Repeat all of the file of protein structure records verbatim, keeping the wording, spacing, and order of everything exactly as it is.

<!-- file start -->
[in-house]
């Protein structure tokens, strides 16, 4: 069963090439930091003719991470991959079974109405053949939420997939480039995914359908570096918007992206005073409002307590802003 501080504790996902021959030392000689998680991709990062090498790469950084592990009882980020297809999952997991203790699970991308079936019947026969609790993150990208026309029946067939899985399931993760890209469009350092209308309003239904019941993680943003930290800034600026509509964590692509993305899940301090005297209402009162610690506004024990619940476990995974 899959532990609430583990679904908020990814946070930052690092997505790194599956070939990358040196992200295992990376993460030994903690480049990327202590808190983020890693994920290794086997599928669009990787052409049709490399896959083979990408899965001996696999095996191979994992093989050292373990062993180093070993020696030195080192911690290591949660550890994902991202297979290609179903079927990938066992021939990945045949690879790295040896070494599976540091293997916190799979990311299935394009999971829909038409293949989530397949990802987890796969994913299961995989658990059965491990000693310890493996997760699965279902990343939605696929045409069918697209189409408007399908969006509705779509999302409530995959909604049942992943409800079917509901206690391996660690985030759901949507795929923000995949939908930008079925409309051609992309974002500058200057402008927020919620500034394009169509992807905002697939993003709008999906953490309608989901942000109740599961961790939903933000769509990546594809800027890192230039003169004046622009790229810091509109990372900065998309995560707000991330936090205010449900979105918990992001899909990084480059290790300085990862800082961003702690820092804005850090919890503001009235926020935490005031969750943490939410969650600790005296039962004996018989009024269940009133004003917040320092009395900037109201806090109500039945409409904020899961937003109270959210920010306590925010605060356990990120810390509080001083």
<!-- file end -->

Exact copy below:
[in-house]
């Protein structure tokens, strides 16, 4: 069963090439930091003719991470991959079974109405053949939420997939480039995914359908570096918007992206005073409002307590802003 501080504790996902021959030392000689998680991709990062090498790469950084592990009882980020297809999952997991203790699970991308079936019947026969609790993150990208026309029946067939899985399931993760890209469009350092209308309003239904019941993680943003930290800034600026509509964590692509993305899940301090005297209402009162610690506004024990619940476990995974 899959532990609430583990679904908020990814946070930052690092997505790194599956070939990358040196992200295992990376993460030994903690480049990327202590808190983020890693994920290794086997599928669009990787052409049709490399896959083979990408899965001996696999095996191979994992093989050292373990062993180093070993020696030195080192911690290591949660550890994902991202297979290609179903079927990938066992021939990945045949690879790295040896070494599976540091293997916190799979990311299935394009999971829909038409293949989530397949990802987890796969994913299961995989658990059965491990000693310890493996997760699965279902990343939605696929045409069918697209189409408007399908969006509705779509999302409530995959909604049942992943409800079917509901206690391996660690985030759901949507795929923000995949939908930008079925409309051609992309974002500058200057402008927020919620500034394009169509992807905002697939993003709008999906953490309608989901942000109740599961961790939903933000769509990546594809800027890192230039003169004046622009790229810091509109990372900065998309995560707000991330936090205010449900979105918990992001899909990084480059290790300085990862800082961003702690820092804005850090919890503001009235926020935490005031969750943490939410969650600790005296039962004996018989009024269940009133004003917040320092009395900037109201806090109500039945409409904020899961937003109270959210920010306590925010605060356990990120810390509080001083």